The planners of a new Mars Mission has got a disgusting plan for ‘Radiation Shield’. As much people would be averse traveling to ‘Mars’ considering the danger involved, they now have one more reason to say ‘No’ to the mission.
The man and woman aboard the Inspiration Mars mission set to fly-by the Red Planet in 2018 will face cramped conditions, muscle atrophy and potential boredom. But their greatest health risk comes from exposure to the radiation from cosmic rays. The solution? Line the spacecraft’s walls with water, food and their own faeces.
“It’s a little queasy sounding, but there’s no place for that material to go, and it makes great radiation shielding,” says Taber MacCallum, a member of the team funded by multimillionaire Dennis Tito, who announced the audacious plan earlier this week.
McCallum told New Scientist that solid and liquid human waste products would get put into bags and used as a radiation shield – as well as being dehydrated so that any water can be recycled for drinking. “Dehydrate them as much as possible, because we need to get the water back,” he said. “Those solid waste products get put into a bag, put right back against the wall.”
Food too, could be used as a shield, he said. “Food is going to be stored all around the walls of the spacecraft, because food is good radiation shielding,” he said. This wouldn’t be dangerous as the food would merely be blocking the radiation, it wouldn’t become a radioactive source.
Water 1 – Metals 0
The details of Inspiration Mars’s plans have yet to be clarified, but the team has said it will be using “state-of-the-art technologies derived from NASA and the International Space Station”.
One idea that is already under consideration by the agency’s Innovative Advanced Concepts programme, which funds research into futuristic space technology, is a project called Water Walls, which combines life-support and waste-processing systems with radiation shielding.
Water has long been suggested as a shielding material for interplanetary space missions. “Water is better than metals for protection,” says Marco Durante of the Technical University of Darmstadt in Germany. That’s because nuclei are the things that block cosmic rays, and water molecules, made of three small atoms, contain more nuclei per volume than a metal.
Water shielding also has another benefit – you can drink it. Such dual use is essential aboard a spacecraft, where space is at a premium. Applying this rationale, the Water Walls concept involves polyethylene bags that use osmosis to process clean drinking water from urine and faeces.
Sights and smells
Lining the walls of a spacecraft with layers of these bags creates a 40-centimetre-thick liquid shield. All of the bags would initially be filled with drinking water. The crew would then fill other bags with waste during the trip to Mars and swap them out for the now-empty water bags.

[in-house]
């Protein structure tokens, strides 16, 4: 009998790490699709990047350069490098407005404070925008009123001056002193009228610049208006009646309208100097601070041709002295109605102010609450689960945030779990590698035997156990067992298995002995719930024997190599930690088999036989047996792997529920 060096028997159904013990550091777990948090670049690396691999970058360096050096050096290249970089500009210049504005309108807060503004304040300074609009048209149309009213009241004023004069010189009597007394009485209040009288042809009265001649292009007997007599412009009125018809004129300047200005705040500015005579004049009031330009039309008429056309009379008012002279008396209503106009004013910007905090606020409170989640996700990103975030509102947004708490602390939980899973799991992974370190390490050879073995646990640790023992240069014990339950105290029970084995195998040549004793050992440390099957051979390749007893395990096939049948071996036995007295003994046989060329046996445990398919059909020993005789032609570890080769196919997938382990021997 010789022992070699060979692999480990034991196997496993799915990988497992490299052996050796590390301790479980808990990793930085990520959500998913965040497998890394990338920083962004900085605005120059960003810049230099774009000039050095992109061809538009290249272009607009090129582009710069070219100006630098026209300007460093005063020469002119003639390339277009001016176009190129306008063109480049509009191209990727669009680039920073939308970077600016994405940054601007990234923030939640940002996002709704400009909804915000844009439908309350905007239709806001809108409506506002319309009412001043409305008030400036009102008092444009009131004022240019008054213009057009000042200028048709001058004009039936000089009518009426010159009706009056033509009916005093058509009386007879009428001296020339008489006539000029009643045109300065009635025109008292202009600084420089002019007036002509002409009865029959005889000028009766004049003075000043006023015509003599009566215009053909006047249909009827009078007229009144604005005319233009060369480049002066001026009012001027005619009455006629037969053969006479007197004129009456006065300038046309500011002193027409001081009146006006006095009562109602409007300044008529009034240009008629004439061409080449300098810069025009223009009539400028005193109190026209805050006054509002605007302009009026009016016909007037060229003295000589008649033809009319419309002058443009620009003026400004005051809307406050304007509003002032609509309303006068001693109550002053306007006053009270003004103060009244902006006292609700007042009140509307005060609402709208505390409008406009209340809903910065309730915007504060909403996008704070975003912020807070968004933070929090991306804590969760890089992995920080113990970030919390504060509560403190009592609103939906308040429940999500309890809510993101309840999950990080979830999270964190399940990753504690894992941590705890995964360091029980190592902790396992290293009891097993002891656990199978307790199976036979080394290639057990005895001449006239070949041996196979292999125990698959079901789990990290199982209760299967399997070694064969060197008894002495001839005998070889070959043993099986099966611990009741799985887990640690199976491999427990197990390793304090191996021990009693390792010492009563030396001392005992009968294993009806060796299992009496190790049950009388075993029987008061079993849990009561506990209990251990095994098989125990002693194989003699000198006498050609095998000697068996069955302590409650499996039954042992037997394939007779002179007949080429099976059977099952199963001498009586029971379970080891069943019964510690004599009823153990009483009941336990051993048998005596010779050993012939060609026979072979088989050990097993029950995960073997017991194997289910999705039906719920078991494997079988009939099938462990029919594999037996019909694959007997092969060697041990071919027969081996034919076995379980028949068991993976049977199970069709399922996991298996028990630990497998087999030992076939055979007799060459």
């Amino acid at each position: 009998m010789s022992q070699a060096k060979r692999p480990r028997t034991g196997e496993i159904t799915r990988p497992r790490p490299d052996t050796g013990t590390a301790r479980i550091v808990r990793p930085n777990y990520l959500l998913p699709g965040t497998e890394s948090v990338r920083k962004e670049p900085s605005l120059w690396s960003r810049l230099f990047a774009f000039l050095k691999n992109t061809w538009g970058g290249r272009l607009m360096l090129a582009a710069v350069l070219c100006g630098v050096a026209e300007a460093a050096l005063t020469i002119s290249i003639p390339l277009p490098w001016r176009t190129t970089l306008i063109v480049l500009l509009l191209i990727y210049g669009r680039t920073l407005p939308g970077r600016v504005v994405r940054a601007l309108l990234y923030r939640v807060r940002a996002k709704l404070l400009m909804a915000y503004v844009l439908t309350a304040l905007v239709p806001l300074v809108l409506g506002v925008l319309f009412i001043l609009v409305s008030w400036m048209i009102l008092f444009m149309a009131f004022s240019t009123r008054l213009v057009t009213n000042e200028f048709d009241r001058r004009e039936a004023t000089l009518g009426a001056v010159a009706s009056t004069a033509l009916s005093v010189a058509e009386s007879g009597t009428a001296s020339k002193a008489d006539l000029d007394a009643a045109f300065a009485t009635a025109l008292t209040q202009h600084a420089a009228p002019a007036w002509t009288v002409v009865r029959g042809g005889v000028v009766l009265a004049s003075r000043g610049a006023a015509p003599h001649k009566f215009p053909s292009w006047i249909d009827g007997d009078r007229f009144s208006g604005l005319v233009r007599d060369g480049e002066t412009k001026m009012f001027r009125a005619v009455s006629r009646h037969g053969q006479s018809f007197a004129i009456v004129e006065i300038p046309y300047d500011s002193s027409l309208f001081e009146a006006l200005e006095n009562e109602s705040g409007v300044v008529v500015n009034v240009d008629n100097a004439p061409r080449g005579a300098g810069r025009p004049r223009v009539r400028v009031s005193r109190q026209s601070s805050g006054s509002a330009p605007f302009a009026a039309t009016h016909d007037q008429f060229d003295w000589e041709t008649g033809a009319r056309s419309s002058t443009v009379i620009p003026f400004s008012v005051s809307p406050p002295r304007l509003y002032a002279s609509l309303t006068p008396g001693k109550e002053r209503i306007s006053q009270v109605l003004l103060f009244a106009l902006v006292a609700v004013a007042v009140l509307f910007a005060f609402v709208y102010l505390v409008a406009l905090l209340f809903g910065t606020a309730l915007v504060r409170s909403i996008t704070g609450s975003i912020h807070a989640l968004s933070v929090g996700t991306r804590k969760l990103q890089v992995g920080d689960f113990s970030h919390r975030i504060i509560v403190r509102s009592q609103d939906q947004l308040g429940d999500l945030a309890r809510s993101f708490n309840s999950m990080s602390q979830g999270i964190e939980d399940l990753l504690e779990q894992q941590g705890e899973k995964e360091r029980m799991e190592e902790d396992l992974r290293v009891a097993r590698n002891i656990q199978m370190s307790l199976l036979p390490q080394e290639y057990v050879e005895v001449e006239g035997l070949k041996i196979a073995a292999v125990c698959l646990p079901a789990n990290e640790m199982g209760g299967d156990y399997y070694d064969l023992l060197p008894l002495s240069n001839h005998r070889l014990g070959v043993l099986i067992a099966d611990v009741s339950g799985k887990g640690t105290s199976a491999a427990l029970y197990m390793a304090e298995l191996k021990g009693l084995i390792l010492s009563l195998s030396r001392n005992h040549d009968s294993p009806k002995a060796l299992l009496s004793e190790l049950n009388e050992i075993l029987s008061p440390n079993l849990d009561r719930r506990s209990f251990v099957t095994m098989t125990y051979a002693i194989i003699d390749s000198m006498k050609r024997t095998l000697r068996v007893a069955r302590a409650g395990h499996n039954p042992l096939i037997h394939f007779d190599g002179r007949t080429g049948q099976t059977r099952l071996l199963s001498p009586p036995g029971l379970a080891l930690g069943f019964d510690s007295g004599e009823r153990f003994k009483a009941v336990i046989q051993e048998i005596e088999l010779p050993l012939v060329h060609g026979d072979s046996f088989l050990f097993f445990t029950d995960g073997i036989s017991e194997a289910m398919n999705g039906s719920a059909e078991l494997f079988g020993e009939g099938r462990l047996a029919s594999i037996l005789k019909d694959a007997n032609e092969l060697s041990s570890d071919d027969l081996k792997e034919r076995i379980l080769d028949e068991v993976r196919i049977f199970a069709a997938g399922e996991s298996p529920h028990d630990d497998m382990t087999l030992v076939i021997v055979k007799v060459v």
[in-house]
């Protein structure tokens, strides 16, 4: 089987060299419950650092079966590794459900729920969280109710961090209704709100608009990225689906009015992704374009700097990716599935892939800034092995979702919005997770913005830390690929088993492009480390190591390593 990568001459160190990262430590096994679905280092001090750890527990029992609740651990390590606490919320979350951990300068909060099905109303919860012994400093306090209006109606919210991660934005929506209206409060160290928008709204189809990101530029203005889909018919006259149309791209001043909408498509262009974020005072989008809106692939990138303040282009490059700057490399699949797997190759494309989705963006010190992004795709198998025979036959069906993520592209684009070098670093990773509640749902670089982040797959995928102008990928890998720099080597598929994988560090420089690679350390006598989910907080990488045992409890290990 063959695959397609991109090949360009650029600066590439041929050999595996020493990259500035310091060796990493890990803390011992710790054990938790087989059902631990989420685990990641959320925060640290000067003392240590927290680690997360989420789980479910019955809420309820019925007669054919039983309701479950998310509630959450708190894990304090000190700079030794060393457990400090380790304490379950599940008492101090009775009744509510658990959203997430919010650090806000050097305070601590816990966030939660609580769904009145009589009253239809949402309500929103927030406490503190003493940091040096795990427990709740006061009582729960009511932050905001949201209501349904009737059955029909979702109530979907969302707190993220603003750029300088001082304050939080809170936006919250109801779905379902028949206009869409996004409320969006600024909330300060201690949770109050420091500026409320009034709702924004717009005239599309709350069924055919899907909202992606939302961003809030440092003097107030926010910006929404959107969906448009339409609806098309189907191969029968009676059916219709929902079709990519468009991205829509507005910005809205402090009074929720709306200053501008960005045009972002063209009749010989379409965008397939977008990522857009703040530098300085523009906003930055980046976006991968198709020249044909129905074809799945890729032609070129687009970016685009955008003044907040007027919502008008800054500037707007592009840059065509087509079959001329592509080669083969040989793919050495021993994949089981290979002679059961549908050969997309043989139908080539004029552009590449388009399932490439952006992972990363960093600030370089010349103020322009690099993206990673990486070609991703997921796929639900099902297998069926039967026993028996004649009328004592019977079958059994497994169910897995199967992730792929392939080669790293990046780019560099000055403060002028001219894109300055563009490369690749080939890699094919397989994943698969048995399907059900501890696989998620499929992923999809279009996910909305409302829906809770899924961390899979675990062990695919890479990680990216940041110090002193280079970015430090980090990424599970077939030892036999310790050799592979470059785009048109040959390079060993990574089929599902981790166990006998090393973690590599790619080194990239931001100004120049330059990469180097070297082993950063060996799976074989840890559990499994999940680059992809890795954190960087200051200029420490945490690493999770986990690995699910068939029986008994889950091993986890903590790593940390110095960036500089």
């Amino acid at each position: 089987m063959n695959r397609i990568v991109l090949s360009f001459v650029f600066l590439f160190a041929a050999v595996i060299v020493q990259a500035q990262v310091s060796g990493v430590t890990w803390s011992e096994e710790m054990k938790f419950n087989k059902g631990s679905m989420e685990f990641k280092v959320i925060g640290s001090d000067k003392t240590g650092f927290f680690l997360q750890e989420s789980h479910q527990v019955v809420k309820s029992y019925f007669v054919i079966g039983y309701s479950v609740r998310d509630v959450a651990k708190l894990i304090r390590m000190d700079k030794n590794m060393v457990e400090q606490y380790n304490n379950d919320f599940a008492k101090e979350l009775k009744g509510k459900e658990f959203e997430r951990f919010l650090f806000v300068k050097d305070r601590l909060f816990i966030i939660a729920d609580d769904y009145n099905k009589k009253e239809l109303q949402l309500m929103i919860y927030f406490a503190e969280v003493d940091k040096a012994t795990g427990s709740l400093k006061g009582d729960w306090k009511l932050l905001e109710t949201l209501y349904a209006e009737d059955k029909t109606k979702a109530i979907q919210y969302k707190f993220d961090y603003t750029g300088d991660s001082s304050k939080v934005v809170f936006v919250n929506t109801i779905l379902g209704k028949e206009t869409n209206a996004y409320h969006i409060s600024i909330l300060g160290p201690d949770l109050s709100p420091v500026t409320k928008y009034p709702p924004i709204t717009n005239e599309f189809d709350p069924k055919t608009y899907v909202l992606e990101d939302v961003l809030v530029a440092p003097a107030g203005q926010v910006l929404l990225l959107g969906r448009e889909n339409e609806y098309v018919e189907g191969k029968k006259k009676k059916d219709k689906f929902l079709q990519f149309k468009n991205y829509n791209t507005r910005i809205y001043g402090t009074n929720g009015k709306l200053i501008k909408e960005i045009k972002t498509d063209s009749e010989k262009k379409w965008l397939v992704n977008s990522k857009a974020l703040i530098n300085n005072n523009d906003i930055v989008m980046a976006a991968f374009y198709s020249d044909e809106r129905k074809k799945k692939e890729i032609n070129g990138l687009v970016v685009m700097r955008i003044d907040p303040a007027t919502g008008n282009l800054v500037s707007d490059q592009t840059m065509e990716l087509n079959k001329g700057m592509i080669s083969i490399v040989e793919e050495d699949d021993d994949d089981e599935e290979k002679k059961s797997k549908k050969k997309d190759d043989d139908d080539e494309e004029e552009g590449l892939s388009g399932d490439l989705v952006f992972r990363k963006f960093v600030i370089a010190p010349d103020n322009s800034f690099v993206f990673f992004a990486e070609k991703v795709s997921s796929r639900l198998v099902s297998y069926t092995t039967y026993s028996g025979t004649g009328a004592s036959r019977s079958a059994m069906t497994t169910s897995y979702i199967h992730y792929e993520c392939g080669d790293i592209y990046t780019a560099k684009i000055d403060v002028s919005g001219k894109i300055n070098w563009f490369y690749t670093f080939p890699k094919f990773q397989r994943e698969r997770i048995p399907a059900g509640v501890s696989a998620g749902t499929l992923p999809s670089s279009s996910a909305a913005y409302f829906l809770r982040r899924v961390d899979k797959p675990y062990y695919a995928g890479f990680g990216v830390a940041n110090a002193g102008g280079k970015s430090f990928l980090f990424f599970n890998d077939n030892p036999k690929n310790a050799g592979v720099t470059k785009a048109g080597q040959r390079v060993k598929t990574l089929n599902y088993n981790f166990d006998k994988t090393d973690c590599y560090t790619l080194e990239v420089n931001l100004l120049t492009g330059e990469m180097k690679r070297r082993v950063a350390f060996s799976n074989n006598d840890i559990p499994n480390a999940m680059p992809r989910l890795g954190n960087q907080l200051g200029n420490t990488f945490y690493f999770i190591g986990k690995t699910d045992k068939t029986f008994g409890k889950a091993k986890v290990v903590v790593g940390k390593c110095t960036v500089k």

The osmosis-based processing is much simpler than the automated life-support systems aboard the International Space Station, making it less likely to fail during the long ride to Mars.
However, there are problems to be ironed out. The urine-to-water processing bags were tested in orbit on the last ever flight of the space shuttle in 2011 and found to be 50 per cent less efficient in microgravity than in ground-based tests.
Besides testing that the various bags work properly, the Water Walls team points out the more basic worry of dealing with the residual sights and smells. MacCallum made a similar point about the system to be used on Inspiration Mars: “Hopefully they’re not clear bags,” he said.
Not all bags need be equally unpleasant, though. The Water Walls concept also includes bags that scrub carbon dioxide from air, regulate temperature and grow algae for food – although NASA hasn’t yet taken those to space.
Inspiration Mars also plans to have an external water tank and the aluminium skin of the spacecraft itself for extra protection. This kind of shielding should keep astronauts safe from lower energy cosmic rays, says Ruth Bamford of the Rutherford Appleton Laboratory in Didcot, UK, who is working on creating magnetic “deflector shields” for spacecraft.
Organic material or aluminium is no defence against the burst of particles that occasionally spew out from the sun during a solar storm, however. “For this, putting three metres of concrete may not be enough to protect the astronauts,” says Bamford. Inspiration Mars say they should be able to keep the upper rocket stage of their launch vehicle attached to the spacecraft for the whole of the trip, and point that towards the sun in the event of a flare.
Source : http://www.newscientist.com/article/dn23230-mars-trip-to-use-astronaut-poo-as-radiation-shield.html